Despite it making me weep, the movie is as entertaining and beautiful as ever. Its direction, story and especially its all star ensemble are incredible to witness. Campbell Scott, Stephen Caffrey, Dermot Mulroney, Mary-Louise Parker and Michael Schoeffling all do a wonderful job portraying these characters, but Bruce Davison stands out a bit above the rest. His performance as David is beautiful, emotional and understated and really is breathtaking. It is no surprise that he received numerous awards and nominations for it.

As one might guess from knowing its subject, the movie has many emotional scenes. I teared up many times while watching it today. However, there was something in the final scene today that made me literally lose my shit. As soon as I heard the song “Post Mortem Ball” by Zane Campbell start I was a blubbering idiot. It’s a scene that is meant to be both sad yet reaffirming, and that just made me cry even harder. It took me awhile to compose myself. Luckily I was alone when I watched it.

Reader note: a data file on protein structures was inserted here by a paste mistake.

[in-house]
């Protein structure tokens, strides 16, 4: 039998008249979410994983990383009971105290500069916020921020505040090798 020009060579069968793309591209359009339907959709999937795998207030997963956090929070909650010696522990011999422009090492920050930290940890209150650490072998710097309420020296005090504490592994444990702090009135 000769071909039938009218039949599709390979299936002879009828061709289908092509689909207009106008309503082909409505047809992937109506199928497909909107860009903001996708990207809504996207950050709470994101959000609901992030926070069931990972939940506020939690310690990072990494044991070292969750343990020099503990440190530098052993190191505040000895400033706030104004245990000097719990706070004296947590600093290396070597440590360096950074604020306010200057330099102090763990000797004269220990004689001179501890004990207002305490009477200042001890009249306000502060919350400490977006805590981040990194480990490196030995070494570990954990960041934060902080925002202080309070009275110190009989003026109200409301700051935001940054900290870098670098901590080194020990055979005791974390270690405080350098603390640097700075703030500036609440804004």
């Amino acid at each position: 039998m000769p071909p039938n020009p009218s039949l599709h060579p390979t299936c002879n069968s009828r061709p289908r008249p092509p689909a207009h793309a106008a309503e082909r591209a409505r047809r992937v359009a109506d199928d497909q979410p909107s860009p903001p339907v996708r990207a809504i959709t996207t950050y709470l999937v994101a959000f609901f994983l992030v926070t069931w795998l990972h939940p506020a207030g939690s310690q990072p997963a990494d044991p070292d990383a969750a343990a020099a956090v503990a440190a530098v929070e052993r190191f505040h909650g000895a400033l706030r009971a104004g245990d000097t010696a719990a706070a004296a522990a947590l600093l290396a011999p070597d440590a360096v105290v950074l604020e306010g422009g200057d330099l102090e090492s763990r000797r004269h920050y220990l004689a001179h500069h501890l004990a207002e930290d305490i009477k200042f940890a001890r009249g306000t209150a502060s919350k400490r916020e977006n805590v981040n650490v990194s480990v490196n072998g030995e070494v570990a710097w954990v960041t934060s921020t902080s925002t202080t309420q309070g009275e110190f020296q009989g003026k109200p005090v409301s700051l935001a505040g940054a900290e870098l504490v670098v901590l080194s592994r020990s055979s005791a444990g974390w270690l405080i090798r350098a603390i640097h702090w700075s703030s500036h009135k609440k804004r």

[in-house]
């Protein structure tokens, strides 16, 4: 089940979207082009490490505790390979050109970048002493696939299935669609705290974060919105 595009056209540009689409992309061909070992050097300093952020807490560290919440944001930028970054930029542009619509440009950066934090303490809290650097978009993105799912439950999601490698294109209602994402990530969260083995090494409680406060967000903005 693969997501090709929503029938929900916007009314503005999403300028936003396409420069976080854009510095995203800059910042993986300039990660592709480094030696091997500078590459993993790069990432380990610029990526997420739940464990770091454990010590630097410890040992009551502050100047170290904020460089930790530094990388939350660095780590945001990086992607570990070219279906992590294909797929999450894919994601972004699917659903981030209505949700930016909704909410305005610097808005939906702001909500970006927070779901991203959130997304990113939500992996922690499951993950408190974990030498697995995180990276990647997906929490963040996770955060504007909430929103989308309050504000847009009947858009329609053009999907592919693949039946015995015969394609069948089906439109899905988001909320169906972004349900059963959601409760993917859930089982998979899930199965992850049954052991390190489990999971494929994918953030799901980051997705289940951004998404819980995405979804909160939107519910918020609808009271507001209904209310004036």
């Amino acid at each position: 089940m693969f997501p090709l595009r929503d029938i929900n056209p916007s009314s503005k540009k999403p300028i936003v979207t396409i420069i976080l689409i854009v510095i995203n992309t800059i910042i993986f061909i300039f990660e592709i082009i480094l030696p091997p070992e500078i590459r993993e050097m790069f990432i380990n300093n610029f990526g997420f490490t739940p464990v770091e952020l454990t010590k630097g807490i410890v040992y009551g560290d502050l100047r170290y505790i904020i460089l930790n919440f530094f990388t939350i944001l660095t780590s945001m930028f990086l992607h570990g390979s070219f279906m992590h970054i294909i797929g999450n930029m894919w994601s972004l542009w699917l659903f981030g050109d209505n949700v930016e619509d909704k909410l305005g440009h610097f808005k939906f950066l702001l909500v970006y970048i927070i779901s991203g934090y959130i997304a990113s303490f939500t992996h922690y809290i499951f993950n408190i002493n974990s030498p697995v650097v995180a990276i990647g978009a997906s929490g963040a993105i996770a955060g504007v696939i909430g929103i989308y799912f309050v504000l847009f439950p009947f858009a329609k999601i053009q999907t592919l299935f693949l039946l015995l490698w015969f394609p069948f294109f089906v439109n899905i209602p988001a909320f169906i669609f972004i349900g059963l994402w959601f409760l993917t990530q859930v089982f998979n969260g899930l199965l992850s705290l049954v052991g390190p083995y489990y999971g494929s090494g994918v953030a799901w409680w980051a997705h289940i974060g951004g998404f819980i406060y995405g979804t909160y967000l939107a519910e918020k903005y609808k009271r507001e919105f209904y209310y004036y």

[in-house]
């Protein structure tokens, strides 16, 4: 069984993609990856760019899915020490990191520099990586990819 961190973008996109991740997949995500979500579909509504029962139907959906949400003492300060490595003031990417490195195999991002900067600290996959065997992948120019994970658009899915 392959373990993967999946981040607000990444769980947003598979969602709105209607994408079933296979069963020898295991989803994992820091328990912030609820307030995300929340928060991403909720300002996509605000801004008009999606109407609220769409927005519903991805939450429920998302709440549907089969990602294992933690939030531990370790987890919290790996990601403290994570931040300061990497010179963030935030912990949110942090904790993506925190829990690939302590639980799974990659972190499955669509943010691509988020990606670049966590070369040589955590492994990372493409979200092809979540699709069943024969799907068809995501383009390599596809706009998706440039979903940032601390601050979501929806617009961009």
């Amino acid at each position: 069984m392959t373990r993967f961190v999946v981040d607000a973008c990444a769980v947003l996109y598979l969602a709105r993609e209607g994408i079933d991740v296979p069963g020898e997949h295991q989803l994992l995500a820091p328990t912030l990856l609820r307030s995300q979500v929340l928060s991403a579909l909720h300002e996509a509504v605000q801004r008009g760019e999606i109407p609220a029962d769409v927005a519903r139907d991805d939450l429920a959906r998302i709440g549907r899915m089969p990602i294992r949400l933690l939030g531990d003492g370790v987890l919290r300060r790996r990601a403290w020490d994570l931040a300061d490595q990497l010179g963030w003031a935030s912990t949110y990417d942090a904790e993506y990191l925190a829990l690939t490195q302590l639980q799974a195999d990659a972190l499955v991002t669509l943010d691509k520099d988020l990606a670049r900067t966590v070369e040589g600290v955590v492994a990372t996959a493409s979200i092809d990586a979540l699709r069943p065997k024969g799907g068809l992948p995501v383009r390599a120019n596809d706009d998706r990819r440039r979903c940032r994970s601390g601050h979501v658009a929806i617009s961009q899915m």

‘Longtime Companion’ is a brilliant must-see film. It is often forgotten, but it shouldn’t be. It is triumphant on many levels and is an important film for both the gay and straight communities. Just watch it near some tissues.

“And we’ll go down to the post-mortem bar and catch up on the years that have passed between us.
And we’ll tell our stories. Do you remember when the world was just like a carnival opening up? If I could have one more day with you the way it used to be. All the things I should’ve said would pour out of me.”

Awards: Academy Award for Best Actor in a Supporting Role, Bruce Davison (nomination), Golden Globe for Best Performance by an Actor in a Supporting Role in a Motion Picture, Bruce Davison (winner), Film Independent Award for Best Supporting Male, BRuce Davison (winner), Los Angeles Film Critics Award for Best Supporting Actor, Bruce Davison (nomination), National Society of Film Critics Award for Best Supporting Actor, Bruce Davison (winner), New York Film Critics Circle Award for Best Supporting Actor, Bruce Davison (winner).

Ways to Watch: YouTube, DVD Availability.